Effects of Preschool Curriculum Programs on School Readiness: Report from the Preschool Curriculum Evaluation Research Initiative

Effects of Preschool Curriculum Programs on School Readiness: Report from the Preschool Curriculum Evaluation Research Initiative

Effects of Preschool Curriculum Programs on School Readiness: Report from the Preschool Curriculum Evaluation Research Initiative

Effects of Preschool Curriculum Programs on School Readiness: Report from the Preschool Curriculum Evaluation Research Initiative

Excerpt

Curriculum

The Success for All Foundation (SFA) research team evaluated Curiosity Corner , a comprehensive curriculum for 3- and 4-year-old children that was developed by SFA. The curriculum uses 38 thematic units to cover topics such as family life, opposites, seasons, and nature.

Each thematic unit includes suggested activities that are designed to promote children’s language and literacy, and cognitive, mathematical, social, personal, creative, and physical development. Daily learning activities are built around learning labs, where children explore the theme through hands-on experiences and interaction with teachers. Teachers receive initial training and ongoing professional development support throughout the school year. The curriculum also features a home component, which provides families with a lending library, videos, and the opportunity for participation in classroom activities.

Sample

The SFA research team recruited preschool programs in three different states (Florida, Kansas, and New Jersey). Schools were recruited through phone calls from SFA researchers. The SFA research team targeted districts with SFA schools with preschool classes to fit their two (preschool curriculum types) x two (SFA and non-SFA kindergarten classrooms) study design. Children in the Curiosity Corner and control conditions in the preschool year transitioned into SFA and non-SFA schools during the kindergarten year of the study. The researchers first recruited SFA schools within a district then they asked for recommendations of non-SFA schools to participate in the study. When non-SFA schools with preschool programs were not available, the research team recruited Head Start and day care centers. The final sample included 31 teachers and classrooms. Parents were recruited with assistance from the preschool teachers, and offered an incentive to participate in the study. The average parental consent rate was 63 percent for the SFA-Florida site (61% for the treatment group, 66% for the control group); 77 percent for the SFA-Kansas site (70% for the treatment group, 83% for the control group); and 47 percent for the SFA-New Jersey site (59% for the treatment group, 38% for the control group). Across all three locations, 215 children (105 treatment, 110 control) and parents were recruited. Data were collected on a total of 211 children and 195 parents at the time of the fall assessment.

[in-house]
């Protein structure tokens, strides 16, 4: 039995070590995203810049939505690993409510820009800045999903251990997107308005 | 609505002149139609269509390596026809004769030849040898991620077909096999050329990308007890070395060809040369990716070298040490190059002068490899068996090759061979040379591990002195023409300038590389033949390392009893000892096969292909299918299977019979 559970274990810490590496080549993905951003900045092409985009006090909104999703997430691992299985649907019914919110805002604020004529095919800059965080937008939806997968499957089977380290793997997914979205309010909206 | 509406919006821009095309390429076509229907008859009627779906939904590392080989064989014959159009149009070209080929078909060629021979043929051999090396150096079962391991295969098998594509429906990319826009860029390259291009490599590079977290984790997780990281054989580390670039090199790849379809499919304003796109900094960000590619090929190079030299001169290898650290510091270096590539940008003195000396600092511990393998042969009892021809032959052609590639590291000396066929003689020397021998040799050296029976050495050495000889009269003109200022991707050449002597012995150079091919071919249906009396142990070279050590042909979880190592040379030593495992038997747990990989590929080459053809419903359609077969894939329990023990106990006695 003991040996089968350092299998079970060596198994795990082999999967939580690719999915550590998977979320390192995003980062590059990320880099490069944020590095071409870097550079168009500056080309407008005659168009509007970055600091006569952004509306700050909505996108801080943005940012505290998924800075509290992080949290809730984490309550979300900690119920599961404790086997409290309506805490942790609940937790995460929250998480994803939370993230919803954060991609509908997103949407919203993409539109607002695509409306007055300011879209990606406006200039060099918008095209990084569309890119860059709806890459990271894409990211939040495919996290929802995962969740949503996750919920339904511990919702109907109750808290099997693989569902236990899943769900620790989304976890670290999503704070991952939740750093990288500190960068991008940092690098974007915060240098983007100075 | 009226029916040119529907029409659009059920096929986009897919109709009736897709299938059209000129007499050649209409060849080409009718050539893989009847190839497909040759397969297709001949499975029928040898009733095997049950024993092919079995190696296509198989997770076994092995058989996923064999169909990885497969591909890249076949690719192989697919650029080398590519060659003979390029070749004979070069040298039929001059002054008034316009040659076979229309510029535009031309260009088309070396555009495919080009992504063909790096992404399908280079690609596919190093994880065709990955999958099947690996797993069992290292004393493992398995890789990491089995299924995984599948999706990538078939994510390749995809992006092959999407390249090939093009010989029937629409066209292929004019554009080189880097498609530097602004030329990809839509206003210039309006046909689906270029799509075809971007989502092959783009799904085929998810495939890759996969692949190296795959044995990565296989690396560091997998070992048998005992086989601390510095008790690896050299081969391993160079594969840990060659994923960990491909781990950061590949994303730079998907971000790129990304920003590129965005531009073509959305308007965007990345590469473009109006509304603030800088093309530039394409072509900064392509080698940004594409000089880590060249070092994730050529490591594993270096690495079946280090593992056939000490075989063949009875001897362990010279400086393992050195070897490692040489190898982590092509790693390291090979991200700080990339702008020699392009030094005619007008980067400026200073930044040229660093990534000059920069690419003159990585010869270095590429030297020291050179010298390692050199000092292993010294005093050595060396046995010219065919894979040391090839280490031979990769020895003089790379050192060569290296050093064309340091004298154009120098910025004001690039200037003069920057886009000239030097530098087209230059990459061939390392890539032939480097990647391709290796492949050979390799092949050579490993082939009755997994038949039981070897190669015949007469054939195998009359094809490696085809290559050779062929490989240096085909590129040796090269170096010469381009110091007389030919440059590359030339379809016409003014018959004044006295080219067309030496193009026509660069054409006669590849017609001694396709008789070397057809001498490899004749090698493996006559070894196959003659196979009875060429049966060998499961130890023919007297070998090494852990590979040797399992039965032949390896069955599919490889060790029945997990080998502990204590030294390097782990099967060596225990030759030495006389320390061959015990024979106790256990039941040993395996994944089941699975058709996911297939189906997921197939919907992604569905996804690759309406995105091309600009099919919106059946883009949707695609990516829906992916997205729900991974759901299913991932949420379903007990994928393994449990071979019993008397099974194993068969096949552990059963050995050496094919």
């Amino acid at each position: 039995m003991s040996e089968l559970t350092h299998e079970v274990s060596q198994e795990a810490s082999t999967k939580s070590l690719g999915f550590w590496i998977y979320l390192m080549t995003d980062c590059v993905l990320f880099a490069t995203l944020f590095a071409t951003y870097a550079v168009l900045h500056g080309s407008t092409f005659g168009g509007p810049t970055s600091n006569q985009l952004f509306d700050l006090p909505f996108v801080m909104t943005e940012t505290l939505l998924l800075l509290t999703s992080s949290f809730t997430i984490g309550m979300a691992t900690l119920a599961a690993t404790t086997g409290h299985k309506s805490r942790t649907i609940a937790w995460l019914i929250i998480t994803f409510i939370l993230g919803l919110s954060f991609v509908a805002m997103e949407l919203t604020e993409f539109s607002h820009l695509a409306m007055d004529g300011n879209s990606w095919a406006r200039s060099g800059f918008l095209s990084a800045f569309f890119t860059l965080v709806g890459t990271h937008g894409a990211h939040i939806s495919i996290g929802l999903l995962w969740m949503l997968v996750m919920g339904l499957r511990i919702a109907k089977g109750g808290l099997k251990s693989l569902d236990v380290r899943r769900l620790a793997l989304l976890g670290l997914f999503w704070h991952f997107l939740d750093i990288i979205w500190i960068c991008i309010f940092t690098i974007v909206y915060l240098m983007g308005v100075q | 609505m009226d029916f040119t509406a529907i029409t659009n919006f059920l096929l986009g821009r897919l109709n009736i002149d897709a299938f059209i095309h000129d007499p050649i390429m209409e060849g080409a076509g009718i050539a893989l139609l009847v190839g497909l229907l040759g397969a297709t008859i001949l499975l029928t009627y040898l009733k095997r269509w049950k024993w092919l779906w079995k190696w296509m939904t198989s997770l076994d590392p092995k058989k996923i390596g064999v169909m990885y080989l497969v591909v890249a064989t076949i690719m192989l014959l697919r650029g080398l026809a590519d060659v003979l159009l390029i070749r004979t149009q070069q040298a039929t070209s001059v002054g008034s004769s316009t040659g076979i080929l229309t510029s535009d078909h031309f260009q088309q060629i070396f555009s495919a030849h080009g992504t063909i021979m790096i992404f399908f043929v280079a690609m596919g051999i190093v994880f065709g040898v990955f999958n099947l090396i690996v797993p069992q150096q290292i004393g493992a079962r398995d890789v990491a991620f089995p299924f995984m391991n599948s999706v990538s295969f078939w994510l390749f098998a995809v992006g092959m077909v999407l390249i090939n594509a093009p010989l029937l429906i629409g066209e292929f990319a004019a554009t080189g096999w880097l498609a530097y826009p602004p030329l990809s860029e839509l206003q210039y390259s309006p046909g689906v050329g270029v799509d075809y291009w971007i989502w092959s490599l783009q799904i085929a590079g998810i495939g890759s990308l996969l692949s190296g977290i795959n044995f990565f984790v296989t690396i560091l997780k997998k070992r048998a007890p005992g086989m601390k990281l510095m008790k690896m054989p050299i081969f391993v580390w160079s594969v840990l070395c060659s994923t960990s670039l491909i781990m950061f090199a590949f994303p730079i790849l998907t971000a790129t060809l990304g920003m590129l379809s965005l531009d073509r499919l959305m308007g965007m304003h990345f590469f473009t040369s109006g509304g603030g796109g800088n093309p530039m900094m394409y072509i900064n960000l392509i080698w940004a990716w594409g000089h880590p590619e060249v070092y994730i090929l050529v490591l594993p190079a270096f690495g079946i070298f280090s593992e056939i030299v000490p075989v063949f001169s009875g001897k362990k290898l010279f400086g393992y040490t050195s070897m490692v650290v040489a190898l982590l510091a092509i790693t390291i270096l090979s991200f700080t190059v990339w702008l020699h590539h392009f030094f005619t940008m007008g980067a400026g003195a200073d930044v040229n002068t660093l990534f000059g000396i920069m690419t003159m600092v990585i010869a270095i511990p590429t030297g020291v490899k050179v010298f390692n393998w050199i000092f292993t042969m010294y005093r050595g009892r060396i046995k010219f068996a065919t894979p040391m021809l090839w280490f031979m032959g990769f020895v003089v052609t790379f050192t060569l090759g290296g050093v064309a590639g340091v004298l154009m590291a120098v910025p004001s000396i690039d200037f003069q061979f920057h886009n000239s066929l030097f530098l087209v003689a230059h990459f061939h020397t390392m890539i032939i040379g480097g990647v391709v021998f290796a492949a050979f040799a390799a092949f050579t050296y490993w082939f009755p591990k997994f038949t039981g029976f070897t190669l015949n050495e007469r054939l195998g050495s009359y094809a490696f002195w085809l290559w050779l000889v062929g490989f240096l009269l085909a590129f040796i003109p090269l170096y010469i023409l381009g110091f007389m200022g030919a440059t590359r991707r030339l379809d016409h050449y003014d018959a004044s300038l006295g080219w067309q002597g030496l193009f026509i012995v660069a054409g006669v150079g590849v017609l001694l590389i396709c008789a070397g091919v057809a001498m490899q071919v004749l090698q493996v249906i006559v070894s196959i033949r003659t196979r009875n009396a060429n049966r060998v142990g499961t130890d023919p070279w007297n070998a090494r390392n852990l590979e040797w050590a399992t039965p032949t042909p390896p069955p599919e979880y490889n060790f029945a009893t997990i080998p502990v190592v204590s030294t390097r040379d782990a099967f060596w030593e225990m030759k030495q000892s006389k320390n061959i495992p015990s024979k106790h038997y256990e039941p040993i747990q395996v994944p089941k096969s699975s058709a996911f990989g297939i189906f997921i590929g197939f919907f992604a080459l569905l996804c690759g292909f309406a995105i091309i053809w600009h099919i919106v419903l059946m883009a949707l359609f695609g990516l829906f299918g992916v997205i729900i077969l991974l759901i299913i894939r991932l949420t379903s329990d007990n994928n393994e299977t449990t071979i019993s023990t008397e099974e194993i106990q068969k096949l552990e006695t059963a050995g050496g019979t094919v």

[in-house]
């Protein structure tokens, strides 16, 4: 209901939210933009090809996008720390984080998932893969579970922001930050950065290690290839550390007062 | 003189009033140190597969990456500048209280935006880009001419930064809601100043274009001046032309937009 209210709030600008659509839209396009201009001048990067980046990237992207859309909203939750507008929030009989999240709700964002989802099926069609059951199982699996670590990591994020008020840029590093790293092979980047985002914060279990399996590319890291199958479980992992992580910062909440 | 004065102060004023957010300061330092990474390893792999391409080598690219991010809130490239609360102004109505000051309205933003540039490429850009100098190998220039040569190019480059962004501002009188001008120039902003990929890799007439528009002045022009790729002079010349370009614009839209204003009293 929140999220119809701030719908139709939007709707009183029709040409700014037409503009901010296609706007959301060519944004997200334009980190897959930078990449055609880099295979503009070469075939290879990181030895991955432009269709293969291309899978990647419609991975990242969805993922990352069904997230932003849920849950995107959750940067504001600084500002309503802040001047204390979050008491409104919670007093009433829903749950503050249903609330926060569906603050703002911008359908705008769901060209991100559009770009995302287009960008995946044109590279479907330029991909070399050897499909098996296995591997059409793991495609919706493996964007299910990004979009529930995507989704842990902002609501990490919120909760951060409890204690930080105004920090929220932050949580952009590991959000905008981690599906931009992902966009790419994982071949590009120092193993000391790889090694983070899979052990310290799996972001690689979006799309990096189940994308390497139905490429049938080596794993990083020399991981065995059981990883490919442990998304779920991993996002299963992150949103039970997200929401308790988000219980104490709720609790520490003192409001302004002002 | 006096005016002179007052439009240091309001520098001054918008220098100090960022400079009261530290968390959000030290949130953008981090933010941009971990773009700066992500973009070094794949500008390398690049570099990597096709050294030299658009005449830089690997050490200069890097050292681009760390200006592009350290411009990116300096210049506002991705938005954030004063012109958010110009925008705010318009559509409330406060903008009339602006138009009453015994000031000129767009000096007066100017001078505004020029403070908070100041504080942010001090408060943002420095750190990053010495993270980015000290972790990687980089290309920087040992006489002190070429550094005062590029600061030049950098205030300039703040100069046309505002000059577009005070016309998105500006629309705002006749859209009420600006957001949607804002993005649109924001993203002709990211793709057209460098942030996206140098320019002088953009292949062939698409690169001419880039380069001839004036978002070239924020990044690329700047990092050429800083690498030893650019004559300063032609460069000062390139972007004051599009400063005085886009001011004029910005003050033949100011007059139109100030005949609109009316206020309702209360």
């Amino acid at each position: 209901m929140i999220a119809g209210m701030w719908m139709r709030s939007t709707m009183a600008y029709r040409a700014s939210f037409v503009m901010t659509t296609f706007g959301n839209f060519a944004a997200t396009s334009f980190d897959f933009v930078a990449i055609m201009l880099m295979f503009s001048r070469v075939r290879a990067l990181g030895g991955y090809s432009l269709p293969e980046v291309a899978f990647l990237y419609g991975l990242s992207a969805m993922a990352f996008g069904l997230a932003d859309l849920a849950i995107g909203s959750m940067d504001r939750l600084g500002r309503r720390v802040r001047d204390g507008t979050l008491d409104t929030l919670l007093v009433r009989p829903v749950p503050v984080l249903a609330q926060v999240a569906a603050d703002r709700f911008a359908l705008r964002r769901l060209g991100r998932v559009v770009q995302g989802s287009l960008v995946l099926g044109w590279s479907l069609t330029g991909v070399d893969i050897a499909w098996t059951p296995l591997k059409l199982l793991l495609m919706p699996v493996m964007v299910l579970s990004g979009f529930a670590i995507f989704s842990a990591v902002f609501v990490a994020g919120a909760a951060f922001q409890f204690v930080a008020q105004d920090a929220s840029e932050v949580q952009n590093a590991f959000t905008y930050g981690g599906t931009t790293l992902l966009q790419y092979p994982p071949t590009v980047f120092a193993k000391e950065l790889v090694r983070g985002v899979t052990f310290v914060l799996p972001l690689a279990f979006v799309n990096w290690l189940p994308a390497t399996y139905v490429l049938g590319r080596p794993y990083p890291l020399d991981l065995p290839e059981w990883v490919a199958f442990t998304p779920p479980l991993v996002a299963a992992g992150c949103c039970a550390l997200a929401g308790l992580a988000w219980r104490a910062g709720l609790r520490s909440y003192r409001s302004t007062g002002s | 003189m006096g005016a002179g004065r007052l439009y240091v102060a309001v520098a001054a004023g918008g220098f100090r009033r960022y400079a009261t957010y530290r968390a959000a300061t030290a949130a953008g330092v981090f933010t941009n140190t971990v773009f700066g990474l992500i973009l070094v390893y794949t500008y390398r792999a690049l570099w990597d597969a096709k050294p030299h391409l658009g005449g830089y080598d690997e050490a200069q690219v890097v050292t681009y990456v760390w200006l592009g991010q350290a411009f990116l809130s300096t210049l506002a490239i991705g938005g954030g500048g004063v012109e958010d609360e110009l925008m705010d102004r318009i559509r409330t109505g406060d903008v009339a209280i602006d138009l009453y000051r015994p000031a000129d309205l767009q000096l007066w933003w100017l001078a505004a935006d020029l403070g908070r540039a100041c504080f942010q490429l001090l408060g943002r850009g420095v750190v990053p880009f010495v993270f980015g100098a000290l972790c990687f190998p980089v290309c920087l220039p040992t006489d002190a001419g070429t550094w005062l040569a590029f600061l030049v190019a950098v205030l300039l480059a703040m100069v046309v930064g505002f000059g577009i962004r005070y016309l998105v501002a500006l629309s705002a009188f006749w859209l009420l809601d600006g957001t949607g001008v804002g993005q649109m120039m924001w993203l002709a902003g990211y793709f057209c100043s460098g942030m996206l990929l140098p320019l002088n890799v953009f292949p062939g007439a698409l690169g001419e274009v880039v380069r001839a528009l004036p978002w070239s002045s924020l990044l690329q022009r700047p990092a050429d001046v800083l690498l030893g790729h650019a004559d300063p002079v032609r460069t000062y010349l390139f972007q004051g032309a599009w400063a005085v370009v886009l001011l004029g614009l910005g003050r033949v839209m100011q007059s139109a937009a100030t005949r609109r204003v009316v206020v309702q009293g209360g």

In the follow-up year of the evaluation, the sample of schools went from 18 in pre-kindergarten to 69 schools in kindergarten. The sample of classrooms went from 31 preschool to 107 kindergarten classrooms. Data were collected on 194 children and 184 parents from the original participant sample.

Children and Families

The children were 4.7 years of age at the time of baseline data collection and half (49%) were male. The sample primarily included African American (51%) and White (28%) preschoolers. The racial/ethnic composition of the sample of children varied based on the geographic location of the sample. Table 5.1 provides additional information on the demographic characteristics of the study sample. At baseline, a higher percentage of boys were in the Curiosity Corner classrooms relative to those assigned to the control group (61% vs. 38%, p < .001).

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